The American Waterways Operators (AWO), the national trade association for the American tugboat, towboat and barge industry, and the U.S. Coast Guard, have jointly released a study of barge/bridge allisions spanning ten years. Undertaken as part of the Coast Guard-AWO Safety Partnership, the study was conducted by the Coast Guard- AWO Bridge Allision Work Group, established last summer in the aftermath of fatal bargebridge accidents at South Padre Island, Texas in September 2001 and Webbers Falls, Oklahoma in May 2002. Based upon the findings, the Work Group report identified a fivepoint action plan to prevent bridge allisions and minimize the consequences of those that do occur. The Work Group examined ten years of accident data from the Coast Guard marine casualty database on all bridge allisions involving barges and towing vessels from January 1, 1992, to December 31, 2001. Because the Texas and Oklahoma accidents are still under investigation, the Work Group did not attempt to draw conclusions about the causes of those particular incidents. When those investigation results are released, the Coast Guard and AWO will review the findings and identify any other measures that may need to be taken to reduce any risk to the public of allisions between bridges and towing vessels. Key findings of the Work Group include: n Bridge allisions involving towing vessels occur at the rate of about six allisions per 10,000 towing vessel trips.
The US Court of Appeals for the Fifth Circuit ruled that failure to train a master on how to properly use electronic navigation equipment does not make the vessel owner fully liable for an allision nor does it prevent the vessel owner from limiting its liability when there is insufficient evidence to prove that such failure to train was the cause of the allision. In the instant case, defendant’s fishing vessel allided with plaintiff’s offshore rig in the Gulf of Mexico
In the realm of marine casualties and incidents, each case has its own set of facts, cast of mariners and vessels involved and, frequently, sharp differences of opinion regarding same. The one common denominator of most marine casualties, however, is the requirement to report them to the U.S. Coast Guard (U.S.C.G.). While what defines a marine casualty is often in the eyes of the beholder/mariner, it is much more prudent to err on the side of caution and, when in doubt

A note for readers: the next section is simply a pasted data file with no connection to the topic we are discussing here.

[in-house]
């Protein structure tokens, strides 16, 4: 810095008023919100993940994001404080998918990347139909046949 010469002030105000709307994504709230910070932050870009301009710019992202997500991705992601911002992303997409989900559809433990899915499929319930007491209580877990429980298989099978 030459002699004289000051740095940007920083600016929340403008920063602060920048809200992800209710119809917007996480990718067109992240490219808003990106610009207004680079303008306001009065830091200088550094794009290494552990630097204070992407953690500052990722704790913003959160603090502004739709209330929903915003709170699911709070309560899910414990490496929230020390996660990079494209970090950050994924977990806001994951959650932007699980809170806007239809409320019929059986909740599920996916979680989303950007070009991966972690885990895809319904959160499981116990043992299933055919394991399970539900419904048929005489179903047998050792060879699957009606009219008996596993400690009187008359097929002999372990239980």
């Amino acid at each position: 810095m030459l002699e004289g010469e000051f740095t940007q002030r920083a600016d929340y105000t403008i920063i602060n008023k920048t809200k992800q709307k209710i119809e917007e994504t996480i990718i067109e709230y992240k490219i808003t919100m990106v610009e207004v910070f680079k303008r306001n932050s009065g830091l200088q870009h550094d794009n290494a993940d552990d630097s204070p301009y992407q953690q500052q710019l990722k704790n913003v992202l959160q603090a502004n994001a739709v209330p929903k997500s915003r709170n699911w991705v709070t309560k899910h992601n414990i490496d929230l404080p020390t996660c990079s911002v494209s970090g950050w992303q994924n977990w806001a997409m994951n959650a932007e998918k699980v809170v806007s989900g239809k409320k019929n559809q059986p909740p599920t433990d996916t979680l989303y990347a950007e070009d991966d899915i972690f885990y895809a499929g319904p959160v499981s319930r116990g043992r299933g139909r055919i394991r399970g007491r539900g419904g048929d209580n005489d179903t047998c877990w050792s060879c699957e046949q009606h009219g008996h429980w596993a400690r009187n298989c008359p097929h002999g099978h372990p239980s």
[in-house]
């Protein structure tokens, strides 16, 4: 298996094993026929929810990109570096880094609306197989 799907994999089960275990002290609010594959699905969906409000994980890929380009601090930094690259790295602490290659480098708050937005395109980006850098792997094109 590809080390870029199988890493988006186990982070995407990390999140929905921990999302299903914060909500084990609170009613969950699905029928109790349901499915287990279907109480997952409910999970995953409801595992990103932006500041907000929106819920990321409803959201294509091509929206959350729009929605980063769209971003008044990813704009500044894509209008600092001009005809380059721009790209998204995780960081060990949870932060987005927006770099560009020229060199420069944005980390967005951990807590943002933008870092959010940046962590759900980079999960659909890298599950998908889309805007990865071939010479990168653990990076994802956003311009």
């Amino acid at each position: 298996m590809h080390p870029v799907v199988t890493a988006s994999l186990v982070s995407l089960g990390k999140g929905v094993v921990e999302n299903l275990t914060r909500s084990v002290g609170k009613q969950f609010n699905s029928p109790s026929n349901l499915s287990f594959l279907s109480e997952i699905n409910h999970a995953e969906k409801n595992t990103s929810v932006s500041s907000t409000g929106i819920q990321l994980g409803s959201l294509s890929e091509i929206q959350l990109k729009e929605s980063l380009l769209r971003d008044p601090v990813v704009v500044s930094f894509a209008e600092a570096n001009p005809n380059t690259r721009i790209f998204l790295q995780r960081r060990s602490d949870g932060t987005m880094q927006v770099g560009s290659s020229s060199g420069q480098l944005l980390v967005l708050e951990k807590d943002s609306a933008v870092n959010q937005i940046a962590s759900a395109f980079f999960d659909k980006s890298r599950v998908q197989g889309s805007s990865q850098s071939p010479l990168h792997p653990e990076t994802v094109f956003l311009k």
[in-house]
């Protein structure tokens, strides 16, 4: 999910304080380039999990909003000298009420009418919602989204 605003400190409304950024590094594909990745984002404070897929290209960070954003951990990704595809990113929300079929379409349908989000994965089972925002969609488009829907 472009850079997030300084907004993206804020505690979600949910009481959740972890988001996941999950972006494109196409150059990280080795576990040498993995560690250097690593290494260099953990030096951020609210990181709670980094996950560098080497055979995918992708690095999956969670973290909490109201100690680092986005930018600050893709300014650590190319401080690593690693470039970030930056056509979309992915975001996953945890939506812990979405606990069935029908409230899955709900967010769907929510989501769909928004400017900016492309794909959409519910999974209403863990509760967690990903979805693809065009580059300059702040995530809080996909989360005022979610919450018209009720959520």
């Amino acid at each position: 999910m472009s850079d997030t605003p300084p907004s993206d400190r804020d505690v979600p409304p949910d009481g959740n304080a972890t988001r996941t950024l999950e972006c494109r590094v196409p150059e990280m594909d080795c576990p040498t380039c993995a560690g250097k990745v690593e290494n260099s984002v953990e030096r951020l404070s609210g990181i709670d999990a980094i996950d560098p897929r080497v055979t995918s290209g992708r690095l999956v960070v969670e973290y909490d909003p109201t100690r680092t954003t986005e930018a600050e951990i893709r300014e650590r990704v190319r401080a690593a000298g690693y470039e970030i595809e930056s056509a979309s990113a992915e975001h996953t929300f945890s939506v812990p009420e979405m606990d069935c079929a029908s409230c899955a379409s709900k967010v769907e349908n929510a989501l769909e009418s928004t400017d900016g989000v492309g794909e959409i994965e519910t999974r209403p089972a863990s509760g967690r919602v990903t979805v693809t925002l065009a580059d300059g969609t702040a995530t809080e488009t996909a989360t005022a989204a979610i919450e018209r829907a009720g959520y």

The Coast Guard is responding to a fender allision involving the 23-meter motor vessel Bill Rodgers and the Interstate 30 bridge at mile marker 118.5 on the Arkansas River, Thursday. Coast Guard Sector Lower Mississippi River watchstanders received a report from the vessel operator at 3:20 p.m. reporting that while pushing eight empty barges, the tug Bill Rodgers allided with the north fender system. The Coast Guard immediately dispatched its marine inspection and investigation teams to the
The Coast Guard is investigating the incident where the tankshilp reported to the USCG it had allided with Tower Six of the bridge. The 752-foot Marshall Island’s-registered tanker Overseas Reymar reported to the Coast Guard at approximately 11:20 a.m. that it had allided with tower six of the Bay Bridge in the San Francisco Bay. The vessel was immediately directed to an anchorage area just west of Alcatraz Island by the Coast Guard Captain of the Port